This website can claim to be the first application of GIS to the mapping of the data that became available as archival funds relating to the gulag began to be declassified in the 1990s and early 2000s.
The history of the project
In beginning of 2000s historians in the NGO ‘Memorial’, Moscow, Russia had produced a digest of the main camp administrations. This has become the main data source for reconstructing the geography of the gulag at the national level. We were fortunate to have the opportunity to work directly with the late Arsenii Roginsky of the NGO Memorial, who immediately grasped what we were trying to do. We decided to combine forces, Arsenii mining the archives for more data for GIS specialist, Sofia Gavrilova, to map. Arsenii helped us ‘descend the spatial scale’, to map camps and other “sites of repression” at the regional and sub-regional level. These original maps are still on the website, but we have added many more. Each map series is designed to answer a specific research question in which we are interested.
The idea that informed the project to map the gulag grew out of an ESRC project “Women in the Russian Penal System: The role of distance in the theory and practice of imprisonment in late Soviet and post-Soviet Russia” (Grant number: ES/ D00053X/1) in 2006-2010. The project explored the impact the geographical character of the prison estate in Russia on women’s experience of incarceration and their ability to maintain, what the Russian prison service refers to as ”socially useful contacts”. The prison estate, its physical infrastructure and spatial architecture that we mapped was inherited from Soviet times and was characterised by an uneven geography. While remand prisons (SIZOs) were primarily located in metropolitan centres, most correctional facilities (formerly correctional labour colonies and camps)were located in remote rural regions in the peripheries of the state. The practice of expelling convicted offenders to the peripheries of the state that this geography forced on prison placements is in direct contradiction to the evidence of the importance of maintaining of family relationships in offenders’ adaptation to prison, their successful re-entry to society and desistance from crime. The disconnect between the location of Russia’s prisons and the country’s newly proclaimed commitment to the humanisation of punishment, threw the focus on the Russia’s penal geography, its past development and future direction of change. Thus, was born the “gulagmaps.org” project.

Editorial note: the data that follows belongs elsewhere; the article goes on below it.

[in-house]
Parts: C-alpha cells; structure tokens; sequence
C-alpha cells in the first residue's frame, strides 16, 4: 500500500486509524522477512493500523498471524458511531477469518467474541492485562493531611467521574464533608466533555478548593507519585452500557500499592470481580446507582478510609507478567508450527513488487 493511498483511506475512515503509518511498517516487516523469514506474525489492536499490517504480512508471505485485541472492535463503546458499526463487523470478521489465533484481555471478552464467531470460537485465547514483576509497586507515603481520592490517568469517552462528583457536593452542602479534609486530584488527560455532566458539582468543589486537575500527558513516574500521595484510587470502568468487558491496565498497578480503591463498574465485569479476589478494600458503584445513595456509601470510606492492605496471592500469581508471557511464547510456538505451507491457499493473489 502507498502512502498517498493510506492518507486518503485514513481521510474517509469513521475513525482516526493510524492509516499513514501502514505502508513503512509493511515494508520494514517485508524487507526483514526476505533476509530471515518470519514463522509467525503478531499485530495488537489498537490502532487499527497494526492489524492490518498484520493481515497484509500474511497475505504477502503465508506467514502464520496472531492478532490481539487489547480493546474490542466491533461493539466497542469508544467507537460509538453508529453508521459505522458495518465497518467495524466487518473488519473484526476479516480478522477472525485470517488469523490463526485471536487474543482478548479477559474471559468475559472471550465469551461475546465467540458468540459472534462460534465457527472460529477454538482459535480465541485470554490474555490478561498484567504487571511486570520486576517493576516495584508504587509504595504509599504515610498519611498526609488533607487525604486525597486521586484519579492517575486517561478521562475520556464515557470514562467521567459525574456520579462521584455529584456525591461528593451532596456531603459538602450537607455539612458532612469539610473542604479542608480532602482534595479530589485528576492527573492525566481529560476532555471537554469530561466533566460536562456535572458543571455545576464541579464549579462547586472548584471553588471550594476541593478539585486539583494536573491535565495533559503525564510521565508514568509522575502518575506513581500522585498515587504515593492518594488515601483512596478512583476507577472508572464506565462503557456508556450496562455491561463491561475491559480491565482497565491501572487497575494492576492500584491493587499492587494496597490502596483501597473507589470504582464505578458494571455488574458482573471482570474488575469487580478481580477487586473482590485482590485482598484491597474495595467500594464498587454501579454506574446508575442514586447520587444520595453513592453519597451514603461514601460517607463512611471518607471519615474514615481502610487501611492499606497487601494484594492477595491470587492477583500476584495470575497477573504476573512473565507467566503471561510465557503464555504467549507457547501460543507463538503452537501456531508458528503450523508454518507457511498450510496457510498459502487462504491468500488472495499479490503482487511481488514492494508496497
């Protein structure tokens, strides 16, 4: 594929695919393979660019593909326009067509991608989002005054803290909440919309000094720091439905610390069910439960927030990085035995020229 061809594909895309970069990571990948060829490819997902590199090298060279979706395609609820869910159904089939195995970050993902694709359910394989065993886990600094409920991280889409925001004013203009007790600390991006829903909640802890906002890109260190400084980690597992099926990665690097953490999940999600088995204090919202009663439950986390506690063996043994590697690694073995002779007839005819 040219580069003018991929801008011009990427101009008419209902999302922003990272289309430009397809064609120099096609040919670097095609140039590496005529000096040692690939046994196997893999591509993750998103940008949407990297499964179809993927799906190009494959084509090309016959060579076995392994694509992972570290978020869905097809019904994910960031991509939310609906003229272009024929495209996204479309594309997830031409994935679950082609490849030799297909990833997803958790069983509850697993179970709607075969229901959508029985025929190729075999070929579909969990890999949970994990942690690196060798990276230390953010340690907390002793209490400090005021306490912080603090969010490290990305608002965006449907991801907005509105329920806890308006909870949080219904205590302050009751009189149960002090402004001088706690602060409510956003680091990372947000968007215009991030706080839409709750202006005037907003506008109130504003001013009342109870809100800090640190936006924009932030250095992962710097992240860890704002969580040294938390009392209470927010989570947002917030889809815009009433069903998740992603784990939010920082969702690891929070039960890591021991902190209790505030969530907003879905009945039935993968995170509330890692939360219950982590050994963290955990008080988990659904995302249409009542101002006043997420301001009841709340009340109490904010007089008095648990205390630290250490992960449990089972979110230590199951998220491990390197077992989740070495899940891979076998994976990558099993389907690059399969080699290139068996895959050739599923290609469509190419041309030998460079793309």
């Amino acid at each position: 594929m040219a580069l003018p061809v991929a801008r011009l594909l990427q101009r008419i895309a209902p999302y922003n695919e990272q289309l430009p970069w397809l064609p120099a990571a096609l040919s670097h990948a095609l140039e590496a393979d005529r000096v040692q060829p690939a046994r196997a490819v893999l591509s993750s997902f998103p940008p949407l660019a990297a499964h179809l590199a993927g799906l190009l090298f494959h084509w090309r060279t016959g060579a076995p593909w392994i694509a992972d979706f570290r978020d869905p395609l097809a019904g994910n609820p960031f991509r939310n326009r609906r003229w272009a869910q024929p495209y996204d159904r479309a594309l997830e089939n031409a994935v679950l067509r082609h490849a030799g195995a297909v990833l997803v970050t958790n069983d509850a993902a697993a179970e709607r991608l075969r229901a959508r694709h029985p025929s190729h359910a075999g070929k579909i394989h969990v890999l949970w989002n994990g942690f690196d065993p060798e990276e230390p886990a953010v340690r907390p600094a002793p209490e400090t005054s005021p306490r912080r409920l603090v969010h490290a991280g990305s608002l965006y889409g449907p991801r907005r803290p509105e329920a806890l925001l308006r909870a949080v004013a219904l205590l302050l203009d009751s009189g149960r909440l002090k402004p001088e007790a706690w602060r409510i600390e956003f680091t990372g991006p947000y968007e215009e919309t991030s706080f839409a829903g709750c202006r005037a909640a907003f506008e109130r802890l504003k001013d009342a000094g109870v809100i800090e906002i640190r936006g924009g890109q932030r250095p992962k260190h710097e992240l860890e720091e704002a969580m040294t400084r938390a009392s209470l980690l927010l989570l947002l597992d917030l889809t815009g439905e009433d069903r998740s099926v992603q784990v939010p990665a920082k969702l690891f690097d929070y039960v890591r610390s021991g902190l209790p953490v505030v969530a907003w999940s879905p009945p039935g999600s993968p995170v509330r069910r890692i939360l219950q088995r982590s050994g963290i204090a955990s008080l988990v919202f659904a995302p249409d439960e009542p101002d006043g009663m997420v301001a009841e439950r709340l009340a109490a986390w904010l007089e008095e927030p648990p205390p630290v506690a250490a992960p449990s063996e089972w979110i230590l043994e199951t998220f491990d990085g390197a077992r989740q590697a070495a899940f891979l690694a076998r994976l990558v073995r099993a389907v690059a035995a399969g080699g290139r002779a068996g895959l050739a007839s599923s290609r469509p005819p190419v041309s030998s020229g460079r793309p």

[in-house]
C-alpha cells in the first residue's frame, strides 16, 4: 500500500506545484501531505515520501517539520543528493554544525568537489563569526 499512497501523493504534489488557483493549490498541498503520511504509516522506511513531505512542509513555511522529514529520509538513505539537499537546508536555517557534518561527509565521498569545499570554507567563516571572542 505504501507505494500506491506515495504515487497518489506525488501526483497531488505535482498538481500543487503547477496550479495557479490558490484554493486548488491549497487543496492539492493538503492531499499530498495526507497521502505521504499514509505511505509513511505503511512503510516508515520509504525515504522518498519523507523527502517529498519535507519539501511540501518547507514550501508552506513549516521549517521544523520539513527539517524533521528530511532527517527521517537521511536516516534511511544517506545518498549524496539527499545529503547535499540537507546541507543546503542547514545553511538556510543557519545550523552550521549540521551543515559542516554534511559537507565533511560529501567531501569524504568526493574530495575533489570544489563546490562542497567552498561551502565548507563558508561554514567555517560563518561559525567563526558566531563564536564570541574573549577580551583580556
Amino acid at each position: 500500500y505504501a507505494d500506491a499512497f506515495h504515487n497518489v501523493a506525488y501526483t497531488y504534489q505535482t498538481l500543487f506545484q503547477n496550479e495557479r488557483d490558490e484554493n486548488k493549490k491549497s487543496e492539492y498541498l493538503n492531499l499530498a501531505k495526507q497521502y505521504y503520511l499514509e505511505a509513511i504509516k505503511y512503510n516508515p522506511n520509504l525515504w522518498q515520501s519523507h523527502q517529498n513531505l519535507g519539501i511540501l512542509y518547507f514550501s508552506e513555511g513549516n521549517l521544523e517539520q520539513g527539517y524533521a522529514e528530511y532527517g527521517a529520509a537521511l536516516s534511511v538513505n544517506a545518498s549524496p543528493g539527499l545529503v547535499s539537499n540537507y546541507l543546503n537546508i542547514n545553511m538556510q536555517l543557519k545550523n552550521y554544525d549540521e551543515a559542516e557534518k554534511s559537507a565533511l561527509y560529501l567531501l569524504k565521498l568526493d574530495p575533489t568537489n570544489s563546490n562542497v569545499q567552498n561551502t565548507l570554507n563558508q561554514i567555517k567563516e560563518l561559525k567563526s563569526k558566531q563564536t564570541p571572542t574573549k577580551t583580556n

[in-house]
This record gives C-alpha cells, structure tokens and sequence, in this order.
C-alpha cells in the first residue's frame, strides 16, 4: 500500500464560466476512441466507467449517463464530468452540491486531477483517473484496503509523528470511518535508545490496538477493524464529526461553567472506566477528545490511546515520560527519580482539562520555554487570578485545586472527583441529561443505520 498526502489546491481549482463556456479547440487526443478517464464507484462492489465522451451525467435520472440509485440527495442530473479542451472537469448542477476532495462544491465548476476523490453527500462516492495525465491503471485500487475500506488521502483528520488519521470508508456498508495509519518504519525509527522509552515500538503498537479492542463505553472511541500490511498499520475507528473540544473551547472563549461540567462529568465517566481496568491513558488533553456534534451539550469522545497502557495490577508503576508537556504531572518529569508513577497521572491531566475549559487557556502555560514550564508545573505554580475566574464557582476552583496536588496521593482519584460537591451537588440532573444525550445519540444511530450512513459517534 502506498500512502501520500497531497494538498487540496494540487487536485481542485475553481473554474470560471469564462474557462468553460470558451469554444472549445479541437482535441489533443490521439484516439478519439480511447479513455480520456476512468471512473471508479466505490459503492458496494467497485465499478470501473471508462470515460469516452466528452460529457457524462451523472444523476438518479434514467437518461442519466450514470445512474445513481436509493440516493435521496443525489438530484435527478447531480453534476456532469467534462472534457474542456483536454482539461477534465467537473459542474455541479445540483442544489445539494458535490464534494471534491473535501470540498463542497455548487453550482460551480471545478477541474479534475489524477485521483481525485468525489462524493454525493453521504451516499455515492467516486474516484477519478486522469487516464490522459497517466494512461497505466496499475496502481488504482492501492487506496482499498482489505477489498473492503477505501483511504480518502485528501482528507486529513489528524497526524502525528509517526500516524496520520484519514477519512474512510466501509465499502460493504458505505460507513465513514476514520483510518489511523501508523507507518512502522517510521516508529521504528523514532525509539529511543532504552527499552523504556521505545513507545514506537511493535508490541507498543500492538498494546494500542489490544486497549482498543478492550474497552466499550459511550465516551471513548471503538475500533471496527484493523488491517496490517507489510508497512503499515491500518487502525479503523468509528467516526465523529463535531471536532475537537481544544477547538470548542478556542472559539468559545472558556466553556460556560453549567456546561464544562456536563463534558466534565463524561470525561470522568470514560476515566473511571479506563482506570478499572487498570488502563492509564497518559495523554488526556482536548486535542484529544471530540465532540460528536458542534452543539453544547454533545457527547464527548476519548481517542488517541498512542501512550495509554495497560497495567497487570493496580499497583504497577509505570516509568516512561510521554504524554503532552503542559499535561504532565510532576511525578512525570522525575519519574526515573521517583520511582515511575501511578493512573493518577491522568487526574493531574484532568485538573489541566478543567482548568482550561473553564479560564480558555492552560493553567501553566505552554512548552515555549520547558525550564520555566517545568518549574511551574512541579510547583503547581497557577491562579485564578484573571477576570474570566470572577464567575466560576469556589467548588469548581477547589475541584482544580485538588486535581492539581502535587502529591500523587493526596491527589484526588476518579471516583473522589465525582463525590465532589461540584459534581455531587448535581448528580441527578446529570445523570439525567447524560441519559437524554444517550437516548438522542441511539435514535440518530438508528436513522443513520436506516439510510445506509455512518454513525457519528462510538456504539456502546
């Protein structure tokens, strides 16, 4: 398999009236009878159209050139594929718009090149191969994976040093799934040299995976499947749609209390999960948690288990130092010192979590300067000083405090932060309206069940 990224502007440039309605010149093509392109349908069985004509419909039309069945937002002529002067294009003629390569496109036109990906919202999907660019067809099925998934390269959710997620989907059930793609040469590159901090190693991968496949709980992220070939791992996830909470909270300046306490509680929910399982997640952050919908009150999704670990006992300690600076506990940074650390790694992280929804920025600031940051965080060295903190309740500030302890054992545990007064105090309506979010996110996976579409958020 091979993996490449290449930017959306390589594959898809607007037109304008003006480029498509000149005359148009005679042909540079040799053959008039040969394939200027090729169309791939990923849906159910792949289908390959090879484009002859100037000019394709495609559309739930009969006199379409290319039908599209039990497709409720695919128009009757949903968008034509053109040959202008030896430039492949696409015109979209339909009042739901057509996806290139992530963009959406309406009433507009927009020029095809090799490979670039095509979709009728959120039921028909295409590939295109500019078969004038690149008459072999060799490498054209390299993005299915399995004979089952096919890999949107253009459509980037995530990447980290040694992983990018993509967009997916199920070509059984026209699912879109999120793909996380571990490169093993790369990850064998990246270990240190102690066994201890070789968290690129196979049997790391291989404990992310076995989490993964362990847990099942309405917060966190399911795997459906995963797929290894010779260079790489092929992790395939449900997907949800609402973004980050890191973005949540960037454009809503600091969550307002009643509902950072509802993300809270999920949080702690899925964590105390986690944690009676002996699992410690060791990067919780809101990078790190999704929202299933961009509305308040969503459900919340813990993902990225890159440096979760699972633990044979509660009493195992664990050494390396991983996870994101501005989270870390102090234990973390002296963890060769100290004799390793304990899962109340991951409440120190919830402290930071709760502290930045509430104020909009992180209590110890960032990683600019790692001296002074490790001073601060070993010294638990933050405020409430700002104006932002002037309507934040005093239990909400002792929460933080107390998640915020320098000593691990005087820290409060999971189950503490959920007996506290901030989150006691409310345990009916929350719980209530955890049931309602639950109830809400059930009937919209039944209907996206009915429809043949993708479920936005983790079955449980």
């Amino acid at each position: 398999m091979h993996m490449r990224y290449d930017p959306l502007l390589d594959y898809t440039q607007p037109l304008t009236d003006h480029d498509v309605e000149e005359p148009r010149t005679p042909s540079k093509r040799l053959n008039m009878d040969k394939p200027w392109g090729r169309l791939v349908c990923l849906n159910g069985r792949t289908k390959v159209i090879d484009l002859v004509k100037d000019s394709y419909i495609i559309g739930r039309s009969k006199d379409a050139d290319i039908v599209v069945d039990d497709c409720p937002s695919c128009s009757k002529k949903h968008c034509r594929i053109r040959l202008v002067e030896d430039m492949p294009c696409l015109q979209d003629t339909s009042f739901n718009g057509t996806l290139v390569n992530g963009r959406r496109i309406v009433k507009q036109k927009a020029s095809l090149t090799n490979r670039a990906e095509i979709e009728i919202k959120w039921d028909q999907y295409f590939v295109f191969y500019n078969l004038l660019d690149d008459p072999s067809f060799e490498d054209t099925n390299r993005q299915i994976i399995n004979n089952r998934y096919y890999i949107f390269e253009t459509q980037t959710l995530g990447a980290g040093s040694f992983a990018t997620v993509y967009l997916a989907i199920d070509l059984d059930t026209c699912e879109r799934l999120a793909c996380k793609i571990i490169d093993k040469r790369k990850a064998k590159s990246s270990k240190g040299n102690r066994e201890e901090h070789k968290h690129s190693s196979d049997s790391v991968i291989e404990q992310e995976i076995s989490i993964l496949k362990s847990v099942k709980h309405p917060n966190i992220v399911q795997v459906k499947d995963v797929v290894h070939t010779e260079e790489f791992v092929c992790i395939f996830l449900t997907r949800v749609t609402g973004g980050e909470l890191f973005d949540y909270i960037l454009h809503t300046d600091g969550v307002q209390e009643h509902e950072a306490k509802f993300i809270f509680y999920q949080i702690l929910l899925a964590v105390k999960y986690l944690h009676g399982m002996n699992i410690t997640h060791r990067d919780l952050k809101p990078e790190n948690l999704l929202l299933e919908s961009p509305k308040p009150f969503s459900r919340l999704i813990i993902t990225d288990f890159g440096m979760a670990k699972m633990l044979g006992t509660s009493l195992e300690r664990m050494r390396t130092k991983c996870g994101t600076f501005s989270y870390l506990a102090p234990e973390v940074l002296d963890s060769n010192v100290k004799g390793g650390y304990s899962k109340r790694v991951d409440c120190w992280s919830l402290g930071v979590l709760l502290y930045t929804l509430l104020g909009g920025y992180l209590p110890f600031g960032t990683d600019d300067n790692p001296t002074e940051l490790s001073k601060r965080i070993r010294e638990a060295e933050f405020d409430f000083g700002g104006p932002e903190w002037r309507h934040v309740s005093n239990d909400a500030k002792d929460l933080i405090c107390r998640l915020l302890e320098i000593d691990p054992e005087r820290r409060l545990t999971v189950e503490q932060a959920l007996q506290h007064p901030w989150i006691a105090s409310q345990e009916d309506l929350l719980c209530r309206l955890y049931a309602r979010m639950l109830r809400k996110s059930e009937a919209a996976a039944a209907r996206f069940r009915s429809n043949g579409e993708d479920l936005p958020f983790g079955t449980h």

Our goals, aims and approaches
IIn order to examine the continuities and change in Russia’s penal geography, we had to set about re-constructing that geography cartographically. We begin with the gulag because it was in the 1930s that the basic framework of the penal estate that exists in Russia today began to be laid down. One of the more surprising practices of the current facilities in the prison system or FSIN (federal’naya slyuzhba ispolneniya nakazanii) is that many celebrate the date of their foundation in the gulag, even if this was in the terrible year of 1937-8. Our aim is to show in as much detail as possible, the main spatial changes in the penal estate over time, and to do this at a series of spatial scales from the national to the local. In referring to the penal estate, we are not confining our attention only to the prison or penitentiary, but, rather, we aim to embrace the whole gamut of carceral institutions that repressed the Soviet population during the Stalin era. For example, we have produced a series of maps on the special settlements, spetzposelenii, using data collected for us by Dr Andrei Suslov of Perm’ Memorial. And we are working at present on using GIS to refine the maps of the deportations that P.M. Polyan produced for his landmark text on the deportations and to add thematic maps (Ne po svoiei volii) to those that we have already produced for the period 1930-1960.
The period from 1960 to the end of the Soviet Union presents a challenge because of the absence of reliable data sources. There was a major re-organisation of camps in the aftermath of Khrushchev’s Secret Speech to the 20th Congress of the CPSU. This resulted in the closure of many camps and relocation and concentration of prisoners who were not released in the camps that remained, but information about their precise location and the size of the prisoner population remains classified in Russian archives today. There is no equivalent of the Memorial digest for later period. As for the post-Soviet FSIN produces very little information and it has remained particularly sensitive about the geographical distribution of the population of the half a million people in detention today. But a combination of social media, NGO reporting and the webpages of individual regional prison administrations (the GUFSONs and UFSINs) provide data that can be combined to produce thematic maps of the prison estate in the 21st century.
The maps on this website constitute just the first few building blocks for building a cartographic representation of the development of the Soviet and Russian prison system from the inception of the gulag to the present day. Our work on the project has, of necessity, been intermittent. But already the visualisations we have produced has challenged some of the popular beliefs about Russia’s penal geography, suggesting new lines of enquiry for historians and penologists. Since beginning our work, others have taken to using GIS to visualise aspects of Russia’s penal history.